I was with my once-a-month dominoes friends today and we enjoyed discussing important topics like the George Strait concert, the kolache recipe, the Nobel Prize committee’s choice for the Peace Prize, our creeping age, and the McDonald’s going in next to the Louvre. We were trying to figure out, from this side of the Atlantic, why people who are known for their fine cuisine would patronize our fast-food next to their most famous art museum on the other side of the Atlantic. My friend noted that food is everywhere we look nowadays, and was recalling a time when we were small and our parents NEVER took a snack for us when we went shopping or visiting or walking. And we weren’t to complain about being hungry for the duration of the expedition, either. Now, children have food available everywhere they go. How different this life is in just a few decades!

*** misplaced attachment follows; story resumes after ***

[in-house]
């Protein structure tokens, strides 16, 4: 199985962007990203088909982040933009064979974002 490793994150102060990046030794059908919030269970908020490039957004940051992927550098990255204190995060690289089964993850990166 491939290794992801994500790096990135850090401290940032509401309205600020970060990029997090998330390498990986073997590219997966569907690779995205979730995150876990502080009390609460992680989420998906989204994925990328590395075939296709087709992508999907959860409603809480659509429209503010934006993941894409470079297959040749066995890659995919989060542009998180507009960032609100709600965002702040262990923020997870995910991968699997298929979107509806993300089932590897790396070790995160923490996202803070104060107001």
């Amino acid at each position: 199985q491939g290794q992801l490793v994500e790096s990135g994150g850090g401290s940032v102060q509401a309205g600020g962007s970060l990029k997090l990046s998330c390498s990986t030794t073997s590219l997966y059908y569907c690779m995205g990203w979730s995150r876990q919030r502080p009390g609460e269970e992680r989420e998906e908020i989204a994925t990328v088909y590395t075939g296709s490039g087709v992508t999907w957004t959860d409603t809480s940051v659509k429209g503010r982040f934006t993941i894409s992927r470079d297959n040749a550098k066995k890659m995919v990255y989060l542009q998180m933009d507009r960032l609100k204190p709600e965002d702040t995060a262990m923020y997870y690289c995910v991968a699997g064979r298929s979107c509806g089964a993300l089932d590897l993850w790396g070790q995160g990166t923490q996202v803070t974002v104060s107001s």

When our stomachs are hungry, this is easy to recognize; we hear growls, feel vibrations, and even have a gnawing sensation amongst the juices and tissues. The solution is food, which, in one form or another, is incredibly available for most people in our country today. But, there is another kind of hunger which is rampant, but rarely recognized. This is the hunger in our souls. Not so easy to identify. We usually interpret the signs of this kind of hunger as boredom, anxiety, loneliness, or anger. We try to feed the pain with more alcohol, another drug, food, a new romance, blame, purchases, entertainment, or exercise. But, the hunger persists. How have we come so far in our ease of living, our generally enlightened viewpoints and level of education, but failed, as a group, to grasp the everyday reality of the soul? A reality well-known to tribal people? A reality respected since the beginning of human history? How can we starve to death without even being aware of it?